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Russian Foreign Minister Sergei Lavrov says Moscow has serious suspicions that foreign-backed militants fighting in Syria will continue attempts to use chemical weapons in the Arab country.

Photo: Spider Toot via Flickr Syrian militants attend a training session in Idlib, Syria, Dec. 17, 2012
Photo: Spider Toot via Flickr
Syrian militants attend a training session in Idlib, Syria, Dec. 17, 2012

“We have serious suspicions that these attempts [to use chemical weapons] will continue,” Lavrov said in an interview with the Russian Kommersant daily published on Monday.

He added that the US has not produced any evidence on the Syrian government’s role in last month’s chemical attack.

Washington had threatened to take military action against Syria over a claim that the Syrian government had been behind a deadly chemical attack near Damascus on August 21.

Syria strongly rejected the allegation, saying the attack had been carried out by the foreign-backed militants to draw in outside military intervention.

“They did not produce it to us. Meanwhile, we produced the evidence we have [received through our own channels, from Syrians and from independent sources] that prompts the conclusion that it is handiwork of the opposition.”

The top Russian diplomat, whose country is a permanent member of the UN Security Council, noted that the new UN resolution on Syria does not imply the use of force.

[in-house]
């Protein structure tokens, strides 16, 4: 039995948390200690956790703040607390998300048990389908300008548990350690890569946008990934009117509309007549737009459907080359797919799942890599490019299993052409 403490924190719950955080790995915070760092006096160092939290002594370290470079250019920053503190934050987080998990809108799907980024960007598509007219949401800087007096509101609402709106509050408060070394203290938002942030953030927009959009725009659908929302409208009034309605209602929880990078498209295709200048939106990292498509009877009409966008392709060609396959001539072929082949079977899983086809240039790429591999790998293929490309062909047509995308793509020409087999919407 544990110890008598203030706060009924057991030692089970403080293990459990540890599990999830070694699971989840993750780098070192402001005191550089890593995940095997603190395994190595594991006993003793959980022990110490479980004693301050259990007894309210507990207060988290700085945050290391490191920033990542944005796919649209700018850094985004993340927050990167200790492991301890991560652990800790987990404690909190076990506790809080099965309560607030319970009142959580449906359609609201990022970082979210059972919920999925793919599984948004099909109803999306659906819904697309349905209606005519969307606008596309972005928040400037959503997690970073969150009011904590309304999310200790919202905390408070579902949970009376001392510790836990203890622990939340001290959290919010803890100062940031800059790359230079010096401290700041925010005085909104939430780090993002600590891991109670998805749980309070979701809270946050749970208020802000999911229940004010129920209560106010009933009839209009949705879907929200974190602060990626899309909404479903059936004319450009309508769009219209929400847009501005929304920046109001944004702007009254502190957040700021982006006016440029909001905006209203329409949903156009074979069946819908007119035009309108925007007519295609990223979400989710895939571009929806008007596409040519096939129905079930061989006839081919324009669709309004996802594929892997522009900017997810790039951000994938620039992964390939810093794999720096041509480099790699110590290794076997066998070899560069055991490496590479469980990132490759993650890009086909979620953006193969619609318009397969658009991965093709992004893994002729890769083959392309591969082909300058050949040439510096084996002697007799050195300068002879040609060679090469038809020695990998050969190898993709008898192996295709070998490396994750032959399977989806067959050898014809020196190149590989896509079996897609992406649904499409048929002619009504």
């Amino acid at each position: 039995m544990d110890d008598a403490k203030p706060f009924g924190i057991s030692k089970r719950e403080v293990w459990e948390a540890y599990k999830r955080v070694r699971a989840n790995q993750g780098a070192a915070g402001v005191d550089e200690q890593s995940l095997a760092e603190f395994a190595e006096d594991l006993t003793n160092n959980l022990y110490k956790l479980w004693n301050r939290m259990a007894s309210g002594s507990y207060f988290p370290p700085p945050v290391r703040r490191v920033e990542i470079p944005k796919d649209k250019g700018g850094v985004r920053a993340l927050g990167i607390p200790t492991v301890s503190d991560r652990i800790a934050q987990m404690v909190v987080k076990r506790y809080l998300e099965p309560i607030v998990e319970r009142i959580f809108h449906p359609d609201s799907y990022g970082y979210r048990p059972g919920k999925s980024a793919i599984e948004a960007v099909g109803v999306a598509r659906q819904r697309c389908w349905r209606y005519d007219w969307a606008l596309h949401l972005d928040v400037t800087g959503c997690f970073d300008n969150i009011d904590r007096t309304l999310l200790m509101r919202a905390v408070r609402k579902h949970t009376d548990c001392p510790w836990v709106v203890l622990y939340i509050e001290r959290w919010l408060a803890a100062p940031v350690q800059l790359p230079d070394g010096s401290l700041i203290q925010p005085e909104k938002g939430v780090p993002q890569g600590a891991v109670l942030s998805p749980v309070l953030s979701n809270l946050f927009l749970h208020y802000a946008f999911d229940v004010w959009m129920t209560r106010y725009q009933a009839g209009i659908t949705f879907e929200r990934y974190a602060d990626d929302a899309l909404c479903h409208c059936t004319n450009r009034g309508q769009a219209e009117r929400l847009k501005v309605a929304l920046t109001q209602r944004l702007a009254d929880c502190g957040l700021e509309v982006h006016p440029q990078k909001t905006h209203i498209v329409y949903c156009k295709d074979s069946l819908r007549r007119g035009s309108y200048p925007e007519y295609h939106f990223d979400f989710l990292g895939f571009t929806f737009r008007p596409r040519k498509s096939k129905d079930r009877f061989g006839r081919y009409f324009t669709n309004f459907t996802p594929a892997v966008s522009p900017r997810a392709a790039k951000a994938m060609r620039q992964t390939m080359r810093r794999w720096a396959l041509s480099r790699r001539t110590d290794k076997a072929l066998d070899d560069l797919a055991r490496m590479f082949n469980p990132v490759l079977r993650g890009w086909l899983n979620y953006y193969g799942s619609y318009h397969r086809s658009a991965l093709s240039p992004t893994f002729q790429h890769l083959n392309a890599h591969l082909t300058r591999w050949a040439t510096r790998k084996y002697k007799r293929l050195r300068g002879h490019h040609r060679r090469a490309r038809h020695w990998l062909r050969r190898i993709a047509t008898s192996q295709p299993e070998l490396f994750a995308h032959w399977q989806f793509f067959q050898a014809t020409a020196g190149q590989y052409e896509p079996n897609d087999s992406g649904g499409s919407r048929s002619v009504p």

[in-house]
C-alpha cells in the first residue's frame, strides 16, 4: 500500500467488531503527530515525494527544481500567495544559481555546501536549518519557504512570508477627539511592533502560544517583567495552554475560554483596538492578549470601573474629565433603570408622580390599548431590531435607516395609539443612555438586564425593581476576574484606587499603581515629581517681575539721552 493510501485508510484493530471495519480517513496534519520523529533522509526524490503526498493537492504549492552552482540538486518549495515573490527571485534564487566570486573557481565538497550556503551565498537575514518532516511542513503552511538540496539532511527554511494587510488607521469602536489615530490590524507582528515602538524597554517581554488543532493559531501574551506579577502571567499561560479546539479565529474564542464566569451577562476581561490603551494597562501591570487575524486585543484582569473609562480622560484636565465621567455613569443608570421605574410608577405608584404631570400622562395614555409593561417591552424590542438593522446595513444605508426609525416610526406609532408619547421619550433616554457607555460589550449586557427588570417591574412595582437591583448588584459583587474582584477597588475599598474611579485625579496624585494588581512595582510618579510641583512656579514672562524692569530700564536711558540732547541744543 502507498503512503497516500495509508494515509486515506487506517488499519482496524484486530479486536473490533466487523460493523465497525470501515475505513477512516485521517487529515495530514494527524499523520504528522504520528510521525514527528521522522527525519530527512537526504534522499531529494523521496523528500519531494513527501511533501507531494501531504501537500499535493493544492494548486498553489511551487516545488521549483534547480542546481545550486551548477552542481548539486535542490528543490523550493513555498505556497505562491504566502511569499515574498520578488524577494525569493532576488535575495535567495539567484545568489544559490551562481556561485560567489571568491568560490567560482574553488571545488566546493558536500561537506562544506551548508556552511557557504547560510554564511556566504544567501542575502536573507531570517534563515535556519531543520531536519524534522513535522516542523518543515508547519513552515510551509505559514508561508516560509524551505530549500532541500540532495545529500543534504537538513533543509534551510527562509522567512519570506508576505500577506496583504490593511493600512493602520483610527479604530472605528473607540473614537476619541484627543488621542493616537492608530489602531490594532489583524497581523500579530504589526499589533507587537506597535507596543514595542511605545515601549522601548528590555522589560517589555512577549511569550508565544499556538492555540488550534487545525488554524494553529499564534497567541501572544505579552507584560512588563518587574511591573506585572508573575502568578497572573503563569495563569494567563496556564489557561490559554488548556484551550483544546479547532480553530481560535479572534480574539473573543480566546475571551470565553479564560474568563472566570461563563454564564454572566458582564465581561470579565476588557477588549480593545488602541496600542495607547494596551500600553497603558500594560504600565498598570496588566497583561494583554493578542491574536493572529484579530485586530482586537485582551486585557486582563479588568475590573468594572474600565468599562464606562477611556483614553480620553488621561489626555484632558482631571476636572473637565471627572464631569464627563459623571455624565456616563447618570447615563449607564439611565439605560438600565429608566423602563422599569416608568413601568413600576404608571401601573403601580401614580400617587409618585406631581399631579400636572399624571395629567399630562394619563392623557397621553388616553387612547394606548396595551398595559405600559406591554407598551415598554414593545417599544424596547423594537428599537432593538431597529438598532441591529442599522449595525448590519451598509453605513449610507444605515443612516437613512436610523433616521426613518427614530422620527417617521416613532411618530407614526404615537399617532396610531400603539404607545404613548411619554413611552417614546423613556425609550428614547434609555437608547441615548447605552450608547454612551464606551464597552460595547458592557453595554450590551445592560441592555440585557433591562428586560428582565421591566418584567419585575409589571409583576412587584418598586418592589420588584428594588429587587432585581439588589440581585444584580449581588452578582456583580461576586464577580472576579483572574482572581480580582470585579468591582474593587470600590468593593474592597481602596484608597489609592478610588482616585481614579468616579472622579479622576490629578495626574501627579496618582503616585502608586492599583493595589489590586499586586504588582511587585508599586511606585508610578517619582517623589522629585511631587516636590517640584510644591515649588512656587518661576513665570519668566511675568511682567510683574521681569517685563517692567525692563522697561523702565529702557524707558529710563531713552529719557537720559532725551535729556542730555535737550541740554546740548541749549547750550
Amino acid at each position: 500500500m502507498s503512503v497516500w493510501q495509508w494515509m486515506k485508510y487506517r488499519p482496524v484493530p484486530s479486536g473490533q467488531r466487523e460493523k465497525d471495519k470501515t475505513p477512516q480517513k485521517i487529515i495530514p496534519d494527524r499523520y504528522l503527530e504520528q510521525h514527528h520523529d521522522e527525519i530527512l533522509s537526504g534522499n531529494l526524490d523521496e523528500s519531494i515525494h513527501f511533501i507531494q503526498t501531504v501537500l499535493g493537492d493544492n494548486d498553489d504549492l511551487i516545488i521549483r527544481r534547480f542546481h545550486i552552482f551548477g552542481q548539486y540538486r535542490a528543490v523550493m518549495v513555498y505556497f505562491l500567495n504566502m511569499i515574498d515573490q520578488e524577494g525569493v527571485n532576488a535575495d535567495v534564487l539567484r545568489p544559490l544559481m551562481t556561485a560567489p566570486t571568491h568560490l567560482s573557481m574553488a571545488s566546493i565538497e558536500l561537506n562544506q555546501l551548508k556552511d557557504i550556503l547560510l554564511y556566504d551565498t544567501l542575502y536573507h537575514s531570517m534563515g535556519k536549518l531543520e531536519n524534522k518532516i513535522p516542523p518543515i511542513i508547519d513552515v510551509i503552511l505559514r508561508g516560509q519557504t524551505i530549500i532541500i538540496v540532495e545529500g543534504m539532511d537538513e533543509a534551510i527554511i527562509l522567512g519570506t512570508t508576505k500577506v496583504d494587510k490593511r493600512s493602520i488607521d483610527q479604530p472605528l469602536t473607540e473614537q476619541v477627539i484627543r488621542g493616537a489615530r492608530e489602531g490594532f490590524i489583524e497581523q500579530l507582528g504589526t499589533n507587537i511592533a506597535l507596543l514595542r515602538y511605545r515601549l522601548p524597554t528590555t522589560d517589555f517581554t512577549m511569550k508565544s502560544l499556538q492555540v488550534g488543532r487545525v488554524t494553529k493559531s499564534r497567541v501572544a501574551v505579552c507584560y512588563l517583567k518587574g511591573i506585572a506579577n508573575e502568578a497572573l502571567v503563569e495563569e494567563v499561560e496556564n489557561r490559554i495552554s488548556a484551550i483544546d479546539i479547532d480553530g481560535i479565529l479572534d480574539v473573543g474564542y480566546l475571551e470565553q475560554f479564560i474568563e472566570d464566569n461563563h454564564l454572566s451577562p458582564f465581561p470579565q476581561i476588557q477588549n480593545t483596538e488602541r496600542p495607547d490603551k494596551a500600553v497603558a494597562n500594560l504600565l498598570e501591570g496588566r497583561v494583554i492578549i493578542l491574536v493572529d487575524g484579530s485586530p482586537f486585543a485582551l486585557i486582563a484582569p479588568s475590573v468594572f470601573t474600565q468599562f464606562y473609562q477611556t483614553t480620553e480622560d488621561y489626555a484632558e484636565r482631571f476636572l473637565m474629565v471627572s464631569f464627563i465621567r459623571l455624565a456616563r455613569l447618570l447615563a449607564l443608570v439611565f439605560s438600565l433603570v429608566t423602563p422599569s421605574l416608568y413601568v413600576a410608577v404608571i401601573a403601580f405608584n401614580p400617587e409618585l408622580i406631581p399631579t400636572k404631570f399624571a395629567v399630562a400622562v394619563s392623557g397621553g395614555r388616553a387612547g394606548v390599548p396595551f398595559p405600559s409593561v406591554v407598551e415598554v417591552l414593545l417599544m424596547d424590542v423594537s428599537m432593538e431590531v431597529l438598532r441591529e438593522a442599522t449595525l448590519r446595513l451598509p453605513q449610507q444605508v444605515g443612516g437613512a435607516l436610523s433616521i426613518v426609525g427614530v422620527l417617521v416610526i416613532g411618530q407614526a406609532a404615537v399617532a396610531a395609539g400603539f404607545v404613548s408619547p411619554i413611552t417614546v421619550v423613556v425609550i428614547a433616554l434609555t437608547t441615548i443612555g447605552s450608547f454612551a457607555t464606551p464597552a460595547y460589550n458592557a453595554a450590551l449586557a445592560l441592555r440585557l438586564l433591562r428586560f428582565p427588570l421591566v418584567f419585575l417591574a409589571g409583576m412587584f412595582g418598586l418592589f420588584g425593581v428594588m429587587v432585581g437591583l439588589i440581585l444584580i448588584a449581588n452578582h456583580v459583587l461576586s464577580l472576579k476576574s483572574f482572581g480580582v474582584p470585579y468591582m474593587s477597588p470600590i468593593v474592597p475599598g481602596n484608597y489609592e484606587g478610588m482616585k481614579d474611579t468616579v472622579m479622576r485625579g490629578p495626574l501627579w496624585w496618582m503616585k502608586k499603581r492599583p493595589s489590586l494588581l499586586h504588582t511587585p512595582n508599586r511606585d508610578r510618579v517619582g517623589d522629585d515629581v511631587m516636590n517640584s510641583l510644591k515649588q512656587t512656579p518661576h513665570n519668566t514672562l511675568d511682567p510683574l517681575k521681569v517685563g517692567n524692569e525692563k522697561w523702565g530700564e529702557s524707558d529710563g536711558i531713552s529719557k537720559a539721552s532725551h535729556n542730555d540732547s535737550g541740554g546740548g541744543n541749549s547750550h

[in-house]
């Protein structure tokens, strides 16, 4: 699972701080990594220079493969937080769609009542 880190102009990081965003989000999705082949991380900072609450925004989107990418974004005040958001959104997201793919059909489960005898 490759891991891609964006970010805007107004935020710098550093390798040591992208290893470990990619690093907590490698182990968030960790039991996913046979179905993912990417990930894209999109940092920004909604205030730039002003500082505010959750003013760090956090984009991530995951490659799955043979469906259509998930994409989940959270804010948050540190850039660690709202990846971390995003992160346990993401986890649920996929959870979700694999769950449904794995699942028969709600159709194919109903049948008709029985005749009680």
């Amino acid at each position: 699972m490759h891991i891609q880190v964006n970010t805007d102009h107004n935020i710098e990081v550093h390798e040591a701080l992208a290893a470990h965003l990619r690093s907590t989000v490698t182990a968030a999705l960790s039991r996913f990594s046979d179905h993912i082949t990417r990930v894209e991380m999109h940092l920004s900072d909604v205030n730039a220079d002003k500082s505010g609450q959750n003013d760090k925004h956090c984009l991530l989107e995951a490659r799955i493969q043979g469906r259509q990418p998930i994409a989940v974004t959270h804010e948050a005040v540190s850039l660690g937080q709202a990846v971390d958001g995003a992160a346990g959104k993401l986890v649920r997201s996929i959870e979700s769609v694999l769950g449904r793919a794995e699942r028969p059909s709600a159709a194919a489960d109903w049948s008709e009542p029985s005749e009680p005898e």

The UN Security Council on September 27 unanimously approved a resolution to avert a US-led military strike against Syria. The resolution condemned the use of chemical weapons in the country and called for their elimination.

The resolution came after days of intense negotiations between the United States and Russia and does not fall under Chapter 7 of the UN Charter, which regulates the use of military force.

“At the meeting with the UN Secretary General and with the five permanent members of the Security Council and at the Security Council session itself we stressed that the countries acting as sponsors of the opposition in the political, financial and military respects bear responsibility for it not trying to lay hands on some stocks of chemical weapons, to receive it from somewhere abroad or stage provocations within Syria to shift the blame on the government, arouse general anger and thus try to provoke an outside strike at Syria,” said Lavrov.

Lavrov said that in compliance with the new UN resolution “any abuses permitted by any side –the Syrian government or the militants — must be reported to the UN Security Council after a thorough investigation.”

“This also applies to the use of chemical weapons by, God forbid, anyone,” he added.

Lavrov further said that Moscow is glad that despite initial resistance from Western states, the new resolution includes the approval of Geneva Communiqué, which calls for an end to the Syrian crisis through negotiations.

Foreign-sponsored militancy has gripped Syria for over two years and the turmoil has taken its toll on the lives of many people across the country.

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